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Proverbs teaches wisdom and understanding

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Today’s bible study is Proverbs 22:4: By humility and the fear of the Lord are riches and honor and life.

This verse seems a bit difficult for many of us since we have been taught to trust and love the Lord rather than to fear him. Fear is a concept that is very evident in the Old Testament, but far less evident in the New Testament. To understand the concept of fear, it is helpful to consider the theme of the Book of Proverbs concerning fear of the Lord.

The overwhelming theme of this book and particularly the first nine chapters is introduced – reverence for God. This reverential awe and admiring submissive fear is foundational for all spiritual knowledge and wisdom. While the unbeliever may make statements about life and truth, he does not have true or ultimate knowledge until he is in a redemptive relationship of reverential awe with God.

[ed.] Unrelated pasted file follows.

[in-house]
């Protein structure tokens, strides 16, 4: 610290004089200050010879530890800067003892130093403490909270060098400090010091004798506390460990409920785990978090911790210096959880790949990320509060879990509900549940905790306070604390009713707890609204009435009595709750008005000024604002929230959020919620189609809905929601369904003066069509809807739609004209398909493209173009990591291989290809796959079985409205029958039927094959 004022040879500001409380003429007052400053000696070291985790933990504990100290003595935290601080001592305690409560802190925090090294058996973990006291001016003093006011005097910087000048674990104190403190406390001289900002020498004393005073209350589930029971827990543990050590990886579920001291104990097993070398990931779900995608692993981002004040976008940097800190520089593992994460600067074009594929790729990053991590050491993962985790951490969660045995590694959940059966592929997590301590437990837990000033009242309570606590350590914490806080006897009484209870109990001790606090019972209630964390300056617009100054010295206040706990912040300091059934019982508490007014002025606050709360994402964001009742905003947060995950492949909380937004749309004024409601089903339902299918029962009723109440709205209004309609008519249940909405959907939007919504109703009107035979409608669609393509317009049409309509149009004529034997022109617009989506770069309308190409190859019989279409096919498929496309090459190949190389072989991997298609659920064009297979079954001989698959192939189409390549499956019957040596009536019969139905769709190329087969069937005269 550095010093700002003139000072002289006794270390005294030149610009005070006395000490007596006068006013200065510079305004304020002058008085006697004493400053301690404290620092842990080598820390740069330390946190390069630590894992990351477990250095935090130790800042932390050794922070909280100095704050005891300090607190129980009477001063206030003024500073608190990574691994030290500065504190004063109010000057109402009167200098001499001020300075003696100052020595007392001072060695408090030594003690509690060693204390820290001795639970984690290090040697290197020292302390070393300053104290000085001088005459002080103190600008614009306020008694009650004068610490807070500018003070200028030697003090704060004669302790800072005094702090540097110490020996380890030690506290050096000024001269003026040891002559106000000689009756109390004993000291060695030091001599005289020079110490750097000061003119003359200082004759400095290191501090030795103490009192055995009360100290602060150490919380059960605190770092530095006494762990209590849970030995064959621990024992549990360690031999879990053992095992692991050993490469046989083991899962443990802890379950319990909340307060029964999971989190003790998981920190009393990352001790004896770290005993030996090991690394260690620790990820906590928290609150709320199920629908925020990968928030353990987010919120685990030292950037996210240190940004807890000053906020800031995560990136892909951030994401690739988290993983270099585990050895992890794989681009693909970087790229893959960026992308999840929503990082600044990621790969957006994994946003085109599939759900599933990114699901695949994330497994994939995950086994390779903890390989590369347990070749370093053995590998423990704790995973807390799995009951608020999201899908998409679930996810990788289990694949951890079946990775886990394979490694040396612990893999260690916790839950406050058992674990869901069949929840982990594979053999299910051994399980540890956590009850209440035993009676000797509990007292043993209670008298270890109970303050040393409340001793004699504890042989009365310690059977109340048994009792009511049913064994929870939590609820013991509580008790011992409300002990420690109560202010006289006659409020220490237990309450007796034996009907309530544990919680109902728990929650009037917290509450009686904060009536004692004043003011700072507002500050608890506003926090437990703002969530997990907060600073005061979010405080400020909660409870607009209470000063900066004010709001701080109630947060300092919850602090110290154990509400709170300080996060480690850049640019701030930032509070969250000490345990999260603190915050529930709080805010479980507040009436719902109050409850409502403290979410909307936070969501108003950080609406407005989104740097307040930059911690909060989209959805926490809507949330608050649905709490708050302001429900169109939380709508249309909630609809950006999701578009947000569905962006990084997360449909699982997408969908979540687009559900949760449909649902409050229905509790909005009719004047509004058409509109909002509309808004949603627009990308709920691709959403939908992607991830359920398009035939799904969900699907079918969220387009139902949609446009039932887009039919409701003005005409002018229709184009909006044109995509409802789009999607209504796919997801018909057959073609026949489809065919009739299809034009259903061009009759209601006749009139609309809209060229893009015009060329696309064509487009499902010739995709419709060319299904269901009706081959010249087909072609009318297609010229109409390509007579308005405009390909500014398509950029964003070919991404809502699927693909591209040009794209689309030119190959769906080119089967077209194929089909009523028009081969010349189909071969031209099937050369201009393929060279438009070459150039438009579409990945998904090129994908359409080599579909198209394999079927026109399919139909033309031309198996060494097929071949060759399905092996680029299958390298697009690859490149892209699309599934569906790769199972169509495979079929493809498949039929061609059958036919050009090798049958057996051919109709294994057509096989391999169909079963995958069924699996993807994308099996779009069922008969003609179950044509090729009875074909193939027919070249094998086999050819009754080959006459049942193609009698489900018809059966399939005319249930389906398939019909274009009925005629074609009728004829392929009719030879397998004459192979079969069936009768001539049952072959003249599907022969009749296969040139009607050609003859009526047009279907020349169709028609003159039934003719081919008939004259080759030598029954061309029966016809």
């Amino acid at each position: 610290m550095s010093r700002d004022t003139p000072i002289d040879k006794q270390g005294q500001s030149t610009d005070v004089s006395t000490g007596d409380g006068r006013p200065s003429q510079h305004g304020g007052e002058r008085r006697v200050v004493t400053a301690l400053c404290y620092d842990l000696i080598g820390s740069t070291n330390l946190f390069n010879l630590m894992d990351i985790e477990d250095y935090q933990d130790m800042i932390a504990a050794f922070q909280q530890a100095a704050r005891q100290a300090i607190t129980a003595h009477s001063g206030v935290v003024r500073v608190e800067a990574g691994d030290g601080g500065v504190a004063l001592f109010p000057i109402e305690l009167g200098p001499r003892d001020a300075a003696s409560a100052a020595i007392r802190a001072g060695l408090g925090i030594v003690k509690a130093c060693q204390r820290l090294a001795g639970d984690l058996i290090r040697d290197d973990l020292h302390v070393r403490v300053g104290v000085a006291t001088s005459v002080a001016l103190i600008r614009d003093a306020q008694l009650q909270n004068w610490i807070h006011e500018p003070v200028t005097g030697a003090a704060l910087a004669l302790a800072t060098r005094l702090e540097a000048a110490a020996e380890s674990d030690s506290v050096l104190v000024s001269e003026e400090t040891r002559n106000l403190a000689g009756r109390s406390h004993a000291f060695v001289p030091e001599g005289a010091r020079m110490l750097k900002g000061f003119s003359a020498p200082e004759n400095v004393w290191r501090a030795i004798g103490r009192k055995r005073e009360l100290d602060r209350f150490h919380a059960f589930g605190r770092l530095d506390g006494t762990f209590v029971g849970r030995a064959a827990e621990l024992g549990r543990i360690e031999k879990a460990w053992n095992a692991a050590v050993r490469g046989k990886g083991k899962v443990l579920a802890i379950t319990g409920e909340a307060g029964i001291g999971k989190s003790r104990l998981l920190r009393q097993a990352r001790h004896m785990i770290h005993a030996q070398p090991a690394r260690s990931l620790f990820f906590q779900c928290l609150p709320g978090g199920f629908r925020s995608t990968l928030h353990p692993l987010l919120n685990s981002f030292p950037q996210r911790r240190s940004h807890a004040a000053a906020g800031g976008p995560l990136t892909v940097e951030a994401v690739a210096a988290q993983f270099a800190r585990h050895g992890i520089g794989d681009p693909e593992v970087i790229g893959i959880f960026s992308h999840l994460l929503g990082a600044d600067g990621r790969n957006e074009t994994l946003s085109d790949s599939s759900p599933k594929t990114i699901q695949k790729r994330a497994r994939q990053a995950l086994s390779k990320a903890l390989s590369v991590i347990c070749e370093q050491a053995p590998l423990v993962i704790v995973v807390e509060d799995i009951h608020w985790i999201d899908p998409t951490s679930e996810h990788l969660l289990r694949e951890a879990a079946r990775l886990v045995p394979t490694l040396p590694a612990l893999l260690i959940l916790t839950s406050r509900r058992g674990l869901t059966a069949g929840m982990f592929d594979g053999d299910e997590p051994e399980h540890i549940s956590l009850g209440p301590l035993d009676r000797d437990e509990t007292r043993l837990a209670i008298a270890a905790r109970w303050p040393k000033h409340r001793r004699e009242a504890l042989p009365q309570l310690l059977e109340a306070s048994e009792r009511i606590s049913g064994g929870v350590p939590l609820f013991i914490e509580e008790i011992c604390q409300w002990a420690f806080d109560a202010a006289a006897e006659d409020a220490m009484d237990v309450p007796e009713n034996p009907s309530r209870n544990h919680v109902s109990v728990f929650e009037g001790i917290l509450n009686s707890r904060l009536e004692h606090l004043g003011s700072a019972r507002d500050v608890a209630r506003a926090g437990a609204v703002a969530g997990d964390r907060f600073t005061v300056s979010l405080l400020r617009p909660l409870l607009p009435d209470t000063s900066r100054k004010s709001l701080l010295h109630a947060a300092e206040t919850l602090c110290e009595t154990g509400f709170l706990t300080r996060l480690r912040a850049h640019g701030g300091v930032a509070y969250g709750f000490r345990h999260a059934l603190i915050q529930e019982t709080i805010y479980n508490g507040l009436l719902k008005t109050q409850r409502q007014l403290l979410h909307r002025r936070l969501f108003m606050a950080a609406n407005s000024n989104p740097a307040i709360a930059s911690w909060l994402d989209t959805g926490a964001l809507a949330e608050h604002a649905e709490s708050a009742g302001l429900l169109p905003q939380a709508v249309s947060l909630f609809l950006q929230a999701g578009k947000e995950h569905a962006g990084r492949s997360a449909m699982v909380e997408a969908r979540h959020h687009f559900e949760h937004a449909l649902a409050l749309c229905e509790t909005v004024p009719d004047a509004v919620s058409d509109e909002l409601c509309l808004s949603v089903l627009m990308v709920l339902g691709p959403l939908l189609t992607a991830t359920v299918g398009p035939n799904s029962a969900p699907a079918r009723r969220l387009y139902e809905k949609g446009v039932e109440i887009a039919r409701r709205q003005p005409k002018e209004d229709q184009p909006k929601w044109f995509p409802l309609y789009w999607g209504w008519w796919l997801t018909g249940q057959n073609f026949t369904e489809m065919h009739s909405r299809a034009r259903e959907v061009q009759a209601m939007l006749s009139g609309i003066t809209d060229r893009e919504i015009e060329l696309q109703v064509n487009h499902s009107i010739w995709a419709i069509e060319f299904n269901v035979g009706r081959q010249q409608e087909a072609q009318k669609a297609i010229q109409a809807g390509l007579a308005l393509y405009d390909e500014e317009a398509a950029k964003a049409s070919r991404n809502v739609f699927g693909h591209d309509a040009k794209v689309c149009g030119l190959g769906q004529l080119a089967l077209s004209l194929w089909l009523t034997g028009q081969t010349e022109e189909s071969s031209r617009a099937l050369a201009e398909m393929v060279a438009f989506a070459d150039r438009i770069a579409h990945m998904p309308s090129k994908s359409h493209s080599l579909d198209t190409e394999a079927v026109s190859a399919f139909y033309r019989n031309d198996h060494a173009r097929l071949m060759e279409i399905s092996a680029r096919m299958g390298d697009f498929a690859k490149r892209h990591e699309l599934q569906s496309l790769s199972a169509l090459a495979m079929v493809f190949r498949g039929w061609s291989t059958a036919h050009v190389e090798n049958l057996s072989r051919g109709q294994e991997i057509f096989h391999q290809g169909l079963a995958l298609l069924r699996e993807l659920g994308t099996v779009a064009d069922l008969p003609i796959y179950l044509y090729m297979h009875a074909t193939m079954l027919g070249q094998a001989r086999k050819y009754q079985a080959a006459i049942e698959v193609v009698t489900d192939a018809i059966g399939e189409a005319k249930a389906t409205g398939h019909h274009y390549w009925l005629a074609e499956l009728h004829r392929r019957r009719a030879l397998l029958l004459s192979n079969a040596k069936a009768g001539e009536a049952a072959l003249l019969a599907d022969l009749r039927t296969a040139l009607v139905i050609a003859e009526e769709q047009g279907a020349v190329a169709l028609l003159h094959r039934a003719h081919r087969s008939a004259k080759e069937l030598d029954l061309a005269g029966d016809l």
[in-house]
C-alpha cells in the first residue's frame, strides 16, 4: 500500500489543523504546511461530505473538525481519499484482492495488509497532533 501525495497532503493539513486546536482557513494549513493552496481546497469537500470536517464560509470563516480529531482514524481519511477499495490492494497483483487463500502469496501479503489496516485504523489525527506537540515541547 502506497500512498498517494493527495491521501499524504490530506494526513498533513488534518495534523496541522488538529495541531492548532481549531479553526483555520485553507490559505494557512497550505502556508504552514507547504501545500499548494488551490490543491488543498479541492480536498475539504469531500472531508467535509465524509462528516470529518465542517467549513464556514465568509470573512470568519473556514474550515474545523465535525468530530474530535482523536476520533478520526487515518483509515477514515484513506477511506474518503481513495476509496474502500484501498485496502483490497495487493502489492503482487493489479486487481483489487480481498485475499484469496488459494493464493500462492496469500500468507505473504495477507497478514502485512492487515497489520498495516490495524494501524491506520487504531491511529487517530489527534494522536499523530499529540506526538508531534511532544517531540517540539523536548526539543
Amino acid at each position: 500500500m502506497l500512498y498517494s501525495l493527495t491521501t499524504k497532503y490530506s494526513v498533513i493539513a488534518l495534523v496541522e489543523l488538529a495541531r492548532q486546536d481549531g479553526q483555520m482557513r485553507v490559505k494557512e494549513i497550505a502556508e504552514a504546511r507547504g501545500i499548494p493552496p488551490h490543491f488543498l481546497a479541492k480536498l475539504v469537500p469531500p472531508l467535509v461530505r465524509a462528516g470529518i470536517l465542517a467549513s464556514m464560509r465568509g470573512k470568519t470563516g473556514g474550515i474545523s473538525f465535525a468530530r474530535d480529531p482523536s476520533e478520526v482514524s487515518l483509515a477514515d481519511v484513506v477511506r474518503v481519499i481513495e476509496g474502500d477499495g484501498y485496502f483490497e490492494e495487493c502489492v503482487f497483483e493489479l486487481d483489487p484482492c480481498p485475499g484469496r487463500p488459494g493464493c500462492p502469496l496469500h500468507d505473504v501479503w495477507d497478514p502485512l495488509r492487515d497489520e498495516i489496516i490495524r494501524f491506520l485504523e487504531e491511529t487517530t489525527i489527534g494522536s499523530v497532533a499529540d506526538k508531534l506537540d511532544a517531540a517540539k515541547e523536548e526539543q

The progression is interesting to note as Proverbs speaks of the fear of the Lord. First there is teaching about God, then learning about god, followed by fearing God and knowing God, and finally imitating God’s wisdom. The fear of the Lord is a state of mind in which one’s own attitudes, will, feelings, deeds and goals are exchanged for God’s.

How is this to be accomplished for us? Perhaps it would be more helpful to consider the purpose of Proverbs as it pertains to wisdom and understanding. To the Hebrew mind, wisdom was not knowledge alone but the skill of living a Godly life as God intended man to live. This refers to the discipline of moral nature, understanding. Thus word looks at the mental discipline which matures a person for spiritual discernment.

This is a huge concept and one which we, as Christians, strive for and try to understand as we proceed on our own spiritual journeys. Proverbs also engages in the proves of schooling a son in the disciplines of wisdom, discrete counsel, the ability to govern one’s self by choice, justice, the ability to conform to the will and standards of God’s practical righteousness and judgment, the application of true righteousness in dealing with others.

Are most of these not the same things that many of us were taught as we were growing up and that we not are teaching to children of our own? Wisdom, discipline, justice, righteousness – these are some of the cornerstones of our Christian faith and Proverbs, in the wisdom of the ages, is as practicable today as it was when it was written.

References: The People’s New Testament Commentary by M. Eugene Boring and Fred B. Craddock and The MacArthur Bible Commentary by John MacArthur.

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